Additional Macon County landslide maps can be viewed on the North Carolina Geological Survey's website.
Macon County, North Carolina Hazardous-Land Designation
In 1998 the Federal Emergency Management Agency advised Macon County commissioners and planners to expect disastrous landslide events. These federal hazardous-land predictability reports were disseminated to twenty-three Western North Carolina mountain counties.
Macon County, North Carolina Landslides
September 2004—The Peeks Creek debris flow killed five people and destroyed fifteen homes.
Of the twenty-three landslide designated Western North Carolina counties fifteen, including Macon, were declared federal disaster areas in September 2004.
November 2009— Wildflower Development Franklin, NC landslides threaten lives and homes.
Macon County, North Carolina Mountain Real Estate
As documented by Macon County hazard maps and soil surveys, homes and roads built on or below steep slopes are subject to landslides. Steep slope (the risk threshold) is universally defined as land on or above a 15% grade.
Macon County residents who suffer earth movement property damage will be informed by their insurance companies that their homeowners' policies do not cover this peril.
Another considerable risk: Liability for mountain roads. Developers deed their roads to Homeowners Associations via Subdivision Street Disclosure Statements. These risk transferal documents oblige property owners to assume responsibility for private subdivision roads. The costs of maintaining landslide-hazardous roads can be substantial.
Macon County, North Carolina: Hazardous-Land Subdivisions
As noted in the following article, Macon County has no restrictions on steep slope hazardous-land residential development.
"Macon slope committee hands off proposed building regulations"
Giles Morris • Staff writer—Smoky Mountain News—Week of February 24, 2010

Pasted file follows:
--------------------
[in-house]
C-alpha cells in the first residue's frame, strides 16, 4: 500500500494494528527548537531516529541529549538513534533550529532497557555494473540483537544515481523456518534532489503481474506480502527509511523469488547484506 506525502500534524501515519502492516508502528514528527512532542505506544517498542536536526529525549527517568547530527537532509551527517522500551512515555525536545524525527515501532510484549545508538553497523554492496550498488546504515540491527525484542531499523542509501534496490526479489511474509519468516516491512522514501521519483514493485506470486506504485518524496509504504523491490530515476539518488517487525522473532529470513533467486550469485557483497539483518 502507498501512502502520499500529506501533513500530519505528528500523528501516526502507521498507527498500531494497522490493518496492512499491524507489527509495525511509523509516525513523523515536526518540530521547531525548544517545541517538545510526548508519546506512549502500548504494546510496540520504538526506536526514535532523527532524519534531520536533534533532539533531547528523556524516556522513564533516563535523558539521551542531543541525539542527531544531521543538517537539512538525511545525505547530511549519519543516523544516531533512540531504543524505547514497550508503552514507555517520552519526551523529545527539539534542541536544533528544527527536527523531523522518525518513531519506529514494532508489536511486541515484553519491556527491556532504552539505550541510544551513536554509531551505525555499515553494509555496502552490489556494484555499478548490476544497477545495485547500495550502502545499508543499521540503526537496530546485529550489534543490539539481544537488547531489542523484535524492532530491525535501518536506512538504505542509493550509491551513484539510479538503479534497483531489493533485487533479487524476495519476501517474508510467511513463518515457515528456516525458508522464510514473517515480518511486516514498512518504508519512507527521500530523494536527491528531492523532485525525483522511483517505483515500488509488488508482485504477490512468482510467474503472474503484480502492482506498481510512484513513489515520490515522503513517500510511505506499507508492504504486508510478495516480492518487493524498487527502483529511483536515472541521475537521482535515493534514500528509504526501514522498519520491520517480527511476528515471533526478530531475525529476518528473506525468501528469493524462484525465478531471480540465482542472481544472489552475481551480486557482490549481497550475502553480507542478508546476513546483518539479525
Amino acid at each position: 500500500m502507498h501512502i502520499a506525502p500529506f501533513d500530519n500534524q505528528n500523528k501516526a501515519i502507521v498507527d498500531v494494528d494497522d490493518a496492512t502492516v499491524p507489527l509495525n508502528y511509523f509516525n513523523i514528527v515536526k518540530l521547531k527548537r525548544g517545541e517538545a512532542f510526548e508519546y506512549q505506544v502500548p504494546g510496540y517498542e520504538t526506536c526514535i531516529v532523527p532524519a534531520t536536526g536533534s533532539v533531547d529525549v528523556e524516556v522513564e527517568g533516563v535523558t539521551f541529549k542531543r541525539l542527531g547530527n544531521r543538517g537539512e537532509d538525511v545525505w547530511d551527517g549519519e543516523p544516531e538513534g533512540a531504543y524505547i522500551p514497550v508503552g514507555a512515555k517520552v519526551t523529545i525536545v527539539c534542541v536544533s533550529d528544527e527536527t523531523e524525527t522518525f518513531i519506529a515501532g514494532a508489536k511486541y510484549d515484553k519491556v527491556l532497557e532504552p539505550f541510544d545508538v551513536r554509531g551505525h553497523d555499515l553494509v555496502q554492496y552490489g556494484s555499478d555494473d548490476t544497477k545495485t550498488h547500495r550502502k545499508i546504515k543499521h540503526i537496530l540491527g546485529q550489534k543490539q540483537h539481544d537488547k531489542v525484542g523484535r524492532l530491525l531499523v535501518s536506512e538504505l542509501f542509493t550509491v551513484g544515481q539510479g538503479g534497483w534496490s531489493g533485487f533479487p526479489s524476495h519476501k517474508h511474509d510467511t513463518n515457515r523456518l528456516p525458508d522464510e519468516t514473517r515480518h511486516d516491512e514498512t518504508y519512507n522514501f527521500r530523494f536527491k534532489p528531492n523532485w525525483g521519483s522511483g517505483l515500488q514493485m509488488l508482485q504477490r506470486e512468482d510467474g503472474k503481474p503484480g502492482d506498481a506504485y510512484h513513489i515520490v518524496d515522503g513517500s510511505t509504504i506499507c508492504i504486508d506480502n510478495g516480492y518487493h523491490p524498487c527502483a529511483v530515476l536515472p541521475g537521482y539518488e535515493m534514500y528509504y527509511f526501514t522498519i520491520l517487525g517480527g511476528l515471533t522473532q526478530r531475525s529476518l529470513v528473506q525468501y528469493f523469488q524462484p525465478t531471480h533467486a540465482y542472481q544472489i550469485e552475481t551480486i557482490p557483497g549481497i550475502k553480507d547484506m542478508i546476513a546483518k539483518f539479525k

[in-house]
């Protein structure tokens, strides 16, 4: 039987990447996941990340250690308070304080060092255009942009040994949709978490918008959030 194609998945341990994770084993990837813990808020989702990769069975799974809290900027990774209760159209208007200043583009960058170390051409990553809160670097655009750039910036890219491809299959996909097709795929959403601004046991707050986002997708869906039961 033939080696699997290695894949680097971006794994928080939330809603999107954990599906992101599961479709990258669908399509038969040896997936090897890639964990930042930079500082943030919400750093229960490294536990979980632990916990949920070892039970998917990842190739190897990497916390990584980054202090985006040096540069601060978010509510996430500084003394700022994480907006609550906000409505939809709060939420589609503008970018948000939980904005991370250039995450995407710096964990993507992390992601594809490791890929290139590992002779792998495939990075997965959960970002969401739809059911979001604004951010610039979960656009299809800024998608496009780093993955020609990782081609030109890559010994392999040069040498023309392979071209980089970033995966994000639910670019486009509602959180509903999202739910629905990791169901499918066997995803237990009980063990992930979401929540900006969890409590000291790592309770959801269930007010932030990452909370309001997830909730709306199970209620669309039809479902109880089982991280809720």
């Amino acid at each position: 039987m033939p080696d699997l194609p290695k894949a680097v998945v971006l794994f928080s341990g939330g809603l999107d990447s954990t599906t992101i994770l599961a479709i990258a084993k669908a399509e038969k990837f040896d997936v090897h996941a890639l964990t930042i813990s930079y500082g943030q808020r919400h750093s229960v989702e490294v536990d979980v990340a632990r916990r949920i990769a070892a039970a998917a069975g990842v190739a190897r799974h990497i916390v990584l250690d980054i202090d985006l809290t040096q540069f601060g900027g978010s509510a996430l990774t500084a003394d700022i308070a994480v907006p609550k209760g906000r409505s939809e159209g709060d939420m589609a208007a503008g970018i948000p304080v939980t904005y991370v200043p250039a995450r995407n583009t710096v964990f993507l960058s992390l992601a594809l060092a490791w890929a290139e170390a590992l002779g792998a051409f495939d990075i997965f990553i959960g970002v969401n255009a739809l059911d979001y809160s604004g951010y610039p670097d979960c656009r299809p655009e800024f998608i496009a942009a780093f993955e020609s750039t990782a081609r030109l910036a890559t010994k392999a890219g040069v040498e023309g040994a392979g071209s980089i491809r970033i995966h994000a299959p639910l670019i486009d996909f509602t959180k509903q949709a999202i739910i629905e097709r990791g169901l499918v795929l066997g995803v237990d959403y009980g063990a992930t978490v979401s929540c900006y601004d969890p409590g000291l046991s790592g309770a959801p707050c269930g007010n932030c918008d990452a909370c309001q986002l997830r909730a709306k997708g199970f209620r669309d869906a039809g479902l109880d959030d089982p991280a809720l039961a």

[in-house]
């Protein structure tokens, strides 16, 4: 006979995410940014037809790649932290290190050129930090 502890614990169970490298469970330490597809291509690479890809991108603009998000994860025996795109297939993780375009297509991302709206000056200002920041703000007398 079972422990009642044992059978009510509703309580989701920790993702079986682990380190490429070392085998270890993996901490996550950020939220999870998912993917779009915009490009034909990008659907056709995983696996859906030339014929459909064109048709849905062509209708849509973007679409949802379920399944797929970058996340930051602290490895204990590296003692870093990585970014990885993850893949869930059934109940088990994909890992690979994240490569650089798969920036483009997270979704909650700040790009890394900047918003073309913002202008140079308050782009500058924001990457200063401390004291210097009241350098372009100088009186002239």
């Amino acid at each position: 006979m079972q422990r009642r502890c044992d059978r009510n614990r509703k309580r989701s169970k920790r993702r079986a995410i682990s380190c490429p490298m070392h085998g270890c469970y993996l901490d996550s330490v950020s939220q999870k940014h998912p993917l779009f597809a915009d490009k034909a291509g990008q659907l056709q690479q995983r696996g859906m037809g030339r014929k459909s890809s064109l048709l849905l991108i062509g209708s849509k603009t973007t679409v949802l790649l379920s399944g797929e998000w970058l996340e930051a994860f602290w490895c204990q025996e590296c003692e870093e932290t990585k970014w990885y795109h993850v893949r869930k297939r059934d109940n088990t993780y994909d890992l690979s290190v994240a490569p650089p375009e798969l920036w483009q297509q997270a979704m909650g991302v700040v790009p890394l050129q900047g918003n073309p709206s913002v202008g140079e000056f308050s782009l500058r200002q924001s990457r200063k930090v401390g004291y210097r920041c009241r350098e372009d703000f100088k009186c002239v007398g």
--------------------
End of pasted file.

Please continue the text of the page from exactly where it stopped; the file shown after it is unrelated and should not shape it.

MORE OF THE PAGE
After months of hard work, Macon County’s steep slope committee shared its recommendations with the county’s planning board last week.
Now the question is whether the committee’s work will survive with its core principles intact if or when it is adopted by the county commissioners.
“There is going to come a time that the commissioners are going to have to step up to the plate,” said County Chairman Ronnie Beale. “This is the first opening of the book.”
A committee with a cross-section of building and environmental interests met 10 times over a period of eight months, but the initial meetings defined the mission.
“During the first two meetings we determined we would try to approach this from a public safety standpoint and from the standpoint of minimizing property damage,” said Al Slagle, the steep slope committee chairman.
That decision meant the committee would not consider regulating slope development for environmental or aesthetic reasons, said committee member Susan Ervin, a member of the planning board.
The recommendations include two sets of standards: one for slopes between 30 and 40 percent and one for slopes over 40 percent. Developers will have to hire an engineer when building on the steeper slopes, but in the middle window, county staff will perform in-house inspections.
The two-tiered approach was an attempt to minimize the cost burden on developers and the county, but Slagle said the committee also determined the county would need a more robust oversight apparatus.
“One of the things we decided was if we’re going to try to level the playing field, it’s going to take some additional county personnel to enforce things,” Slagle said. “Right now a lot of enforcement is based on complaints, and we felt we needed a way to track grading and land disturbance projects.”